It is worth noting that the Bush administration disdains and has trampled on all three points above. The very predictable result? Six billion people have shifted ever so slightly away from us and we are far, far less safe now than we were a year ago. We cannot stay this course.

-Scott Christiansen

Tuesday, May 11, 2004


King Canute The Great (r. 1016-1035) had his sumptuous throne carried to the seashore and placed just above surf line. With his entourage surrounding him, he sat on his throne and solemnly held his hand aloft, commanding the tide and waves to cease. To the dismay of his advisors and flunkies, the next wave licked at the King’s boots. King Canute held up his hands and again ordered the sea to stop. Not persuaded, the tide kept coming in until the king, waves breaking in his lap, decamped with his court. It was a turning point.

George W. Bush, another son of privilege and another leader in a time of war and projection of power, turned to his Secretary of Defense and solemnly said, “Mr. Secretary, thank you for your hospitality, and thank you for your leadership. You are courageously leading our nation in the war against terror. You’re doing a superb job. You are a strong Secretary of Defense, and our nation owes you a debt of gratitude.” It was another turning point.

The odd thing is, though, these leaders were turning in different directions. King Canute had ordered his chair to the seaside to make a point with his deceiving and sycophantic court, who insisted on flattering him and attributing to him intellect and powers and influence that he did not possess. They claimed he could do anything, and, in doing so, forced themselves to give false and twisted advise that resulted in false and twisted policy. According to the legend, King Canute forced his court to stand in the water with him and concede that he was only a man and, as such, could not stop the sea by command. Apparently, it took a while for all advisors to admit to their folly. When they got out of the water, the King used the foundation provided by the object lesson to drive home a point: No more lies, no more exaggeration, no more running the kingdom based on a perverse fantasy.

George W. Bush is, I think, not a student of history or legend. When he used the term “superb” to describe the performance of his Secretary of Defense, he was explicitly choosing to extend his administration’s use of fantasy and deception as a foundation for policy and planning. This choice is far more than disappointing; it is wrenching.

The systemic abuse and torture in Iraq is a logical end of the policies the Bush Administration has crafted and pursued. We got into Iraq through a series of fabrications that convinced most Americans and almost every member of Congress that there was a direct link between Osama bin Laden and Iraq, and that Iraq had weapons of mass destruction poised to use or pass on to terrorists. Then we sent in a small, light force to topple the government of Iraq and turn the country into a democracy. Our military did a great job toppling the country, but they were grossly undermanned and untrained for the task of nation building – and this was completely due to Secretary Rumsfeld’s desire to use Iraq as a scale demonstration of his “leaner,faster” military model. At the same time, our media and government demonized Islamists and swept away the Geneva Convention limits that try to keep men from turning into beasts. In the end it was untrained, unsupervised enlisted personnel under the sway of Military Intelligence, CIA, and mercenary interrogators that acted on the platform of Bush lies, demonization, and misplaced blame. They tortured, raped, and killed Iraqi’s –apparently in most cases totally innocent Iraqi’s- for two reasons: They could, and, the environment created by the Bush administration said they should. Ironically, the result of their actions, which is to say, the result of the Bush Administration’s prosecution of the “war on terror” is the birth of ten thousand Osama bin Ladins throughout an outraged and newly radicalized Islam. Americans will be dealing with the fallout from George W. Bush and Donald Rumsfeld for decades to come, and we will be doing it without the advantage of high moral ground or the sympathy of the world.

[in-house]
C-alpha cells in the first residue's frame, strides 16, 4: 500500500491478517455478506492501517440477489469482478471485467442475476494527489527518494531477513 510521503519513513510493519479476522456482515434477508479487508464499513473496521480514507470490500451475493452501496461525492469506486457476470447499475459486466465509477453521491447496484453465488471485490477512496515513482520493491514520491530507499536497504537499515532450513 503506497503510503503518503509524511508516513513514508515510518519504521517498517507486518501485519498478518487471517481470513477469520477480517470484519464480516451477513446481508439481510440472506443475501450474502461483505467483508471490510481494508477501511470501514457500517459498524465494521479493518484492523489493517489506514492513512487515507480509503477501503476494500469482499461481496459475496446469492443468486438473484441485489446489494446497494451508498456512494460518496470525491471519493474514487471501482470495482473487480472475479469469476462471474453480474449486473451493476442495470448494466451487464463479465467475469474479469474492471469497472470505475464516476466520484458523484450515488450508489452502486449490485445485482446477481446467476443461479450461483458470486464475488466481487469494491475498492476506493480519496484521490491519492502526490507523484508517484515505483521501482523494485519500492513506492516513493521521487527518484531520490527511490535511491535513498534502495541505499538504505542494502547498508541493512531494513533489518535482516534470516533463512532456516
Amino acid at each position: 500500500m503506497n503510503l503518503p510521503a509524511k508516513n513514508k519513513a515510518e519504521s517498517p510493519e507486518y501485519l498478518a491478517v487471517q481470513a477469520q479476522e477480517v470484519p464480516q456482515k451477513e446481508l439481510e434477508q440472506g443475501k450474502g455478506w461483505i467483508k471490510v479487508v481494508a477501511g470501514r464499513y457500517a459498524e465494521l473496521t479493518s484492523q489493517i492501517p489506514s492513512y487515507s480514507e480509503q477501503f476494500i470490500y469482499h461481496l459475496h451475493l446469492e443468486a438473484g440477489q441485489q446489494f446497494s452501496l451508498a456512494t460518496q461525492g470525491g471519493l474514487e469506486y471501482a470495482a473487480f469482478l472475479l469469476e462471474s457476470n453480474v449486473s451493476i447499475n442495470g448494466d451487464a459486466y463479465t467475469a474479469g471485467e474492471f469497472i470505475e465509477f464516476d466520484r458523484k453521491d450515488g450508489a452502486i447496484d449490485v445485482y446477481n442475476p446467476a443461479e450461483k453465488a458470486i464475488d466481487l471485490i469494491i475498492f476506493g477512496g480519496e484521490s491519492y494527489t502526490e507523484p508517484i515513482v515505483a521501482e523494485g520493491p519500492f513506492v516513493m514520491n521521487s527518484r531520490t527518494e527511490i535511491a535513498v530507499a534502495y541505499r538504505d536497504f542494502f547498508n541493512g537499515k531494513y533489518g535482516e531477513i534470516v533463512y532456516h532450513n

When faced with the reality of utter policy failure, George W. Bush had an opportunity to roll back the lies and sweep away his determinedly evil –some say treasonous- counselors and advisors. Instead, he chose to revise and extend the lies and fabrications that have clothed his actions. In front of the world, he has praised the architect of tragically failed US policy and the Iraqi torture system as “superb”. Unlike King Canute, George W. Bush clearly needs advisors who tell him lies, who prop him up, who tell him smooth things that mesh with and sustain the untenable beliefs he holds and thus dispel the threatening facts the world is thrusting at him with increasing urgency. Thus it is that, when the President sees Iraq aflame and pictures of torture at the hands of Americans, he has to praise his team all the more loudly.

King Canute demonstrated he was a wise man and is remembered as “The Great”. George Bush has demonstrated he is a weak, amoral, and craven man. History will remember him as well.

-Scott Christiansen